University City will be growing once again

Jun 4, 2013 | Economic Development

Several rezonings on City Council’s agenda again indicate University City’s desirability as a place to do business. Two rezonings prepare station areas for the 2017 opening of the light-rail line. Another near IKEA makes room for businesses disrupted by the rail line. And a final case builds upon the astounding success of Innovation Park. Rumors suggest more rezonings are on their way.

INNOVATION PARK EXPANSION

On May 20, BECO South, the developer/owner of Innovation Park, held a public hearing to add up to 300,000 square feet of space to the 1.9 million square foot former IBM facility.

E-newsletter readers may recall the leasing success of Innovation Park. In around two years, it took occupancy from just over 30% to over 80% – an incredible feat during the economic downturn. Now over 5,000 people work in the amenity-filled complex that boasts bike checkout, electric car hook ups, a fully equipped gym, food service and stunning outdoor spaces.

The petition seeks to make use of the revised research (RE 3) zoning to maximize use of their 200-acre campus yet preserve its tree-filled setting. The Zoning Committee of the Planning Commission recommended approval at its May 29 meeting. Council will vote on the case (2013-046) on June 17.

AUTO MALL NEAR IKEA

At that same June 17 meeting, Council will hold a public hearing on the rezoning of a 39-acre site at the southeast corner of the I-85-University City Blvd interchange. When DDR bought the Belgate development that surrounds IKEA, they focused on their retail expertise and put outparcels on the market. In fact, one is under contract for a hotel and another will house a gas station – neither of which will require a rezoning.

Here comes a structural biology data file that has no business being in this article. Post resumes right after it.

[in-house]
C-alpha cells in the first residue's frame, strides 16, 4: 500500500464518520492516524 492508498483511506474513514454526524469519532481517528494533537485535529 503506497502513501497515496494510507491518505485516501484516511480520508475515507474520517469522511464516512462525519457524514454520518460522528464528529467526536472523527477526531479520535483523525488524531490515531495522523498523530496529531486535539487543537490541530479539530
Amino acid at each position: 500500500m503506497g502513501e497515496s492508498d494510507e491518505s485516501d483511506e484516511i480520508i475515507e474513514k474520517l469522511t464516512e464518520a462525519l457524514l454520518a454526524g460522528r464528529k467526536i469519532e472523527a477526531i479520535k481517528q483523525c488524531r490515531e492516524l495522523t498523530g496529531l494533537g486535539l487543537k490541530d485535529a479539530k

The very detailed Belgate zoning that University City Partners’ board labored over had specified multifamily on the I-85/University City Blvd location since it will be close to a transit stop. The Arden Group is requesting a rezoning that will develop an Auto Mall that could accommodate up to five dealers. Auto Malls are the new trend and allow car buyers the chance to park once and walk from dealer to dealer. Proximity to rail will be a bonus for people who need car tune-ups – they can drop off their car and take transit to work.

In reviewing the petitions, the Land Use and Transportation Committee carefully examined the plan details, which differed greatly from yesterday’s barren car lots as well as the fact that two of the dealers would have had to leave the area. The ability to save University City jobs, tax revenues and investments was another plus for the committee. After the June 17 hearing and June 26 Zoning Committee vote, Petition 2013-052 will return for a Council vote on July 16.

TWO TRANSIT PARKING FACILITIES

Two earlier cases (2013-025 and 2013-033) moved easily through the rezoning process to allow for a surface Park n Ride lot at Old Concord Road and the parking deck planned at JW Clay and North Tryon. Their hearings were on April 15, and both were approved on May 20. We are happy to report that the recent relocation of Nona’s Sweets to the Worthington on Harris Boulevard (necessitated by the JW Clay deck) has garnered them a new group of fans. In fact, business is booming. In upcoming e-newsletters, we will update you as utility relocation and demolition begin along the transit line.

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